Open Distance Learning (ODL) in South Africa by Moeketsi Letseka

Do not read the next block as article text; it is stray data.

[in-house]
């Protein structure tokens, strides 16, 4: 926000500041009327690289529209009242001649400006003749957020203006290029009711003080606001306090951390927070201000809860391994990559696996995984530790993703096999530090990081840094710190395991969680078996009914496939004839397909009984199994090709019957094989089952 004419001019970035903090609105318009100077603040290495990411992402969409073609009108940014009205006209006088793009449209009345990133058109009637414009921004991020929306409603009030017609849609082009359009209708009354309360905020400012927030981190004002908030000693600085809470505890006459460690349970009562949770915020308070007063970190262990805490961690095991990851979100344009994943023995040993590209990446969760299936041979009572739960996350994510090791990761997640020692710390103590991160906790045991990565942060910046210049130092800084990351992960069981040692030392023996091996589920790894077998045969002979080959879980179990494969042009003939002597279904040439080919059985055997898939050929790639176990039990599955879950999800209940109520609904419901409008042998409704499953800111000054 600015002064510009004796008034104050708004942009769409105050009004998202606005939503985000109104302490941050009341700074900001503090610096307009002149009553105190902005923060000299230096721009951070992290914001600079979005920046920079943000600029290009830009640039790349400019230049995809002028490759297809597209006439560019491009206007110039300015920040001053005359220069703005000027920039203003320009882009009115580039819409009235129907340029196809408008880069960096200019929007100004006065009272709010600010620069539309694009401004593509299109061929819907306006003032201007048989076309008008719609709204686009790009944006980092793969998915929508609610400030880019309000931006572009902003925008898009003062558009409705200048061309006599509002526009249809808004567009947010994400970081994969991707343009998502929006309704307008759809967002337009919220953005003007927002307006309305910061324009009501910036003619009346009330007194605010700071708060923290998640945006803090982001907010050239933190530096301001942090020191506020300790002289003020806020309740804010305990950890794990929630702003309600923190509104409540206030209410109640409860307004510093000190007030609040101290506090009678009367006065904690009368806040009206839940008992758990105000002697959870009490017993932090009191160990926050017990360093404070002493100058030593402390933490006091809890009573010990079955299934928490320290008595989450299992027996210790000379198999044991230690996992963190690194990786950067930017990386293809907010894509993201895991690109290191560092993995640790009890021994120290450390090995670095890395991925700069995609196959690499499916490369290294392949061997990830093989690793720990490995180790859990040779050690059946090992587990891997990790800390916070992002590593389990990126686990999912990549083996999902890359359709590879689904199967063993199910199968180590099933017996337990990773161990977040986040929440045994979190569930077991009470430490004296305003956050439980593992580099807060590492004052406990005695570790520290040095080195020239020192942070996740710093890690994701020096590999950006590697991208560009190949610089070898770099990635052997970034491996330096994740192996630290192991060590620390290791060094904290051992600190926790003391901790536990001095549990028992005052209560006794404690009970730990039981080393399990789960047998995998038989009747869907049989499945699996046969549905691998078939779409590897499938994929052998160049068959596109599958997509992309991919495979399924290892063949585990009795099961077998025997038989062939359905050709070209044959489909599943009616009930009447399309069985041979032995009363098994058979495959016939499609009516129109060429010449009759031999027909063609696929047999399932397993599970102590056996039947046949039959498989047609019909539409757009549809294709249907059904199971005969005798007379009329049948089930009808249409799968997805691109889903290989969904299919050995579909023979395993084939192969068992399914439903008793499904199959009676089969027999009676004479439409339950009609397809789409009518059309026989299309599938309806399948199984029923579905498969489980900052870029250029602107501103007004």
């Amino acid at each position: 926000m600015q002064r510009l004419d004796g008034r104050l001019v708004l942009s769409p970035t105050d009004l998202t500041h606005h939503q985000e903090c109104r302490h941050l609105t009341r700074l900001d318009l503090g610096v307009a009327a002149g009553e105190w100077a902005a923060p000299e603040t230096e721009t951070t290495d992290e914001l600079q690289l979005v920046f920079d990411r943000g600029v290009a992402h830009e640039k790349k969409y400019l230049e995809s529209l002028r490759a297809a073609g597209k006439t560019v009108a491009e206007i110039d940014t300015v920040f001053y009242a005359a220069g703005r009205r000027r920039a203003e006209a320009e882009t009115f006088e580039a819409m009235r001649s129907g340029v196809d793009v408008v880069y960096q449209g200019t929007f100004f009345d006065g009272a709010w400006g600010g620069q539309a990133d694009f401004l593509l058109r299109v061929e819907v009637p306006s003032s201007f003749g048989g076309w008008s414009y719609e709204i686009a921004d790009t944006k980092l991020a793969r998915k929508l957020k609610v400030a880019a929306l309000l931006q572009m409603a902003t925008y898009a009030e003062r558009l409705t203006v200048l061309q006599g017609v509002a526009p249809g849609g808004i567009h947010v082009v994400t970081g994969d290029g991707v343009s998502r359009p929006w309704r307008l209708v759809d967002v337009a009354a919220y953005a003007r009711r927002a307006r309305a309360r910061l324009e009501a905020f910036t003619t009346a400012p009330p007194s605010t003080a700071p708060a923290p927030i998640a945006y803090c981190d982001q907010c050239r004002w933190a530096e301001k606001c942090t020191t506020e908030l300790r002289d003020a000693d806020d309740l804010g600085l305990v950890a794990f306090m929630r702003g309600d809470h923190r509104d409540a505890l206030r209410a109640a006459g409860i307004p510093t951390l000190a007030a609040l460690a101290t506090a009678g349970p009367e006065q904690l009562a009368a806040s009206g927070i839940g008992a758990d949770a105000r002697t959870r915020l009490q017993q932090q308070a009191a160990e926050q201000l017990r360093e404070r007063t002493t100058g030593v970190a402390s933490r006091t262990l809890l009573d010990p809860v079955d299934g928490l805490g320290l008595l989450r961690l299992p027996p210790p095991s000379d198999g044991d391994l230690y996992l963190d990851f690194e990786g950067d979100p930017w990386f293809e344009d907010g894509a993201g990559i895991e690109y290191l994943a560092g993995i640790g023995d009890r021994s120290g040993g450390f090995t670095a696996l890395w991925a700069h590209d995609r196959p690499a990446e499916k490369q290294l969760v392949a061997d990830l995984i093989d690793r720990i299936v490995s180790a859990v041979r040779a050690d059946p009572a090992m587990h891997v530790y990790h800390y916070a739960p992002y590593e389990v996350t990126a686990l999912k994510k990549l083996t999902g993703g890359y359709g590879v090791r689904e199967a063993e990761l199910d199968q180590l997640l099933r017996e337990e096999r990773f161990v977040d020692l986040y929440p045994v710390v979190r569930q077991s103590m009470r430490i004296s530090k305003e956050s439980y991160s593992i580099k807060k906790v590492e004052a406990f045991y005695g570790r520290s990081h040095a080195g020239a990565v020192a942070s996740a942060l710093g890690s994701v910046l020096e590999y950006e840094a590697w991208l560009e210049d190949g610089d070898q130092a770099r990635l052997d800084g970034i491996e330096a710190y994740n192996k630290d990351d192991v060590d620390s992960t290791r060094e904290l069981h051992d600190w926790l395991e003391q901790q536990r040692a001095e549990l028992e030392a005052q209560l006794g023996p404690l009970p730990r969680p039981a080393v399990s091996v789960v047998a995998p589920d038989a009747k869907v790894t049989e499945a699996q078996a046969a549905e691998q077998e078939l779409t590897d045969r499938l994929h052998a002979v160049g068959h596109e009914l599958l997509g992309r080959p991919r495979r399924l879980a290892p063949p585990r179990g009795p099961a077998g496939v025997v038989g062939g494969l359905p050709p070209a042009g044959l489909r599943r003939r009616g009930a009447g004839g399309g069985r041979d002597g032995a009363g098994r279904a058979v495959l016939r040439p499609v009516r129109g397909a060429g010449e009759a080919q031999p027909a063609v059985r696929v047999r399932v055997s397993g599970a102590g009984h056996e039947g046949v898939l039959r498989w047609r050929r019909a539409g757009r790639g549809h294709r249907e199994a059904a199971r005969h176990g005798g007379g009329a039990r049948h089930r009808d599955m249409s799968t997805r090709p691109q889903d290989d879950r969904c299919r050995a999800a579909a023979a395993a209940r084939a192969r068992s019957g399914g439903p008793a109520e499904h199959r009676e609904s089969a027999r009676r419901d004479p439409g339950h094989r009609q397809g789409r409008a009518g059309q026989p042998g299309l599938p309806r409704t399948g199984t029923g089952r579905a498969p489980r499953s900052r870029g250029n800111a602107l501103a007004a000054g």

Access to higher education and the prospect of obtaining a higher education qualification through full-time contact institutions seems a remote reality for the majority of black South Africans who were denied opportunities for higher education during apartheid. The majority of this group is either in full-time employment, part-time employment, temporary posts, unemployed and at most unemployable. This book opens up the debate on the open distance learning (ODL) mode of teaching and learning. The book is written in user-friendly English accessible to professionals in higher education and ODL as well as the non-professional layman. The book debates among others, the critical issues of access to higher education in South Africa. It offers ODL as a viable alternative to millions of South Africans who were denied opportunities to study in higher education by past policies of apartheid. The book puts across ODL as a viable mode of access to higher education qualifications that are accredited by South Africa's Qualifications Authority (SAQA) and are recognized by the country's labor market. The book tackles the sensitive but necessary issue of assessment in ODL. It discusses best practices in ODL and offers justifications for ODL practitioners to align their practice with internationally recognized benchmarks and examples of best practice. The book explores the sensitive issues of pass rates and throughput rates in ODL. Given their very nature as higher education institutions whose student clientele is mature working adults, ODL institutions' qualifications completion targets tend to be more relaxed and extended than their full-time contact higher education institutions counterparts. Invariably throughput rates in ODL institutions are perceived to be very poor. The book opens up debates on the dynamics of ODL pass rates and throughput rates. It explores the notions of throughput rate and pass rate and interrogates the nuances of perceived ODL poor rates. A question the book seeks to address is whether ODL throughput rates and pass rates are indeed poor or seem poor relative to performances of full-time contact institutions?